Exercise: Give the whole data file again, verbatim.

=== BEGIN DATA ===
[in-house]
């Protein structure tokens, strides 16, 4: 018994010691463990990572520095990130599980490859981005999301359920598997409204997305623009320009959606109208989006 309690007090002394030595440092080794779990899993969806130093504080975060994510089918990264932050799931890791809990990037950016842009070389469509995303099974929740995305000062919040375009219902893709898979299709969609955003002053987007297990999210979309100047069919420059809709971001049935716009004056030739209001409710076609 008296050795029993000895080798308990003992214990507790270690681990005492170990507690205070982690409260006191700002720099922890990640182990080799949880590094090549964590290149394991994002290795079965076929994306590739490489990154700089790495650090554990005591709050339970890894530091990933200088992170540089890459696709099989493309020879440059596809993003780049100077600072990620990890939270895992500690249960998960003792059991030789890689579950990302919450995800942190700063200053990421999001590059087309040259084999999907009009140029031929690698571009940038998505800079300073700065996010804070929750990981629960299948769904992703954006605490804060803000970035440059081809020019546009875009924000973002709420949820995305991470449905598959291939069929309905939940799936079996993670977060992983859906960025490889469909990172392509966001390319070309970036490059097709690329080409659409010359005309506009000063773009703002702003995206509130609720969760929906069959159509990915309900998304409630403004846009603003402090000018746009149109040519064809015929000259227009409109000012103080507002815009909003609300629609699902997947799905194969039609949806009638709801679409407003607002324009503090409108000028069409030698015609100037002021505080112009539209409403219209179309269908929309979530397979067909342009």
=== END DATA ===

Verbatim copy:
[in-house]
């Protein structure tokens, strides 16, 4: 018994010691463990990572520095990130599980490859981005999301359920598997409204997305623009320009959606109208989006 309690007090002394030595440092080794779990899993969806130093504080975060994510089918990264932050799931890791809990990037950016842009070389469509995303099974929740995305000062919040375009219902893709898979299709969609955003002053987007297990999210979309100047069919420059809709971001049935716009004056030739209001409710076609 008296050795029993000895080798308990003992214990507790270690681990005492170990507690205070982690409260006191700002720099922890990640182990080799949880590094090549964590290149394991994002290795079965076929994306590739490489990154700089790495650090554990005591709050339970890894530091990933200088992170540089890459696709099989493309020879440059596809993003780049100077600072990620990890939270895992500690249960998960003792059991030789890689579950990302919450995800942190700063200053990421999001590059087309040259084999999907009009140029031929690698571009940038998505800079300073700065996010804070929750990981629960299948769904992703954006605490804060803000970035440059081809020019546009875009924000973002709420949820995305991470449905598959291939069929309905939940799936079996993670977060992983859906960025490889469909990172392509966001390319070309970036490059097709690329080409659409010359005309506009000063773009703002702003995206509130609720969760929906069959159509990915309900998304409630403004846009603003402090000018746009149109040519064809015929000259227009409109000012103080507002815009909003609300629609699902997947799905194969039609949806009638709801679409407003607002324009503090409108000028069409030698015609100037002021505080112009539209409403219209179309269908929309979530397979067909342009």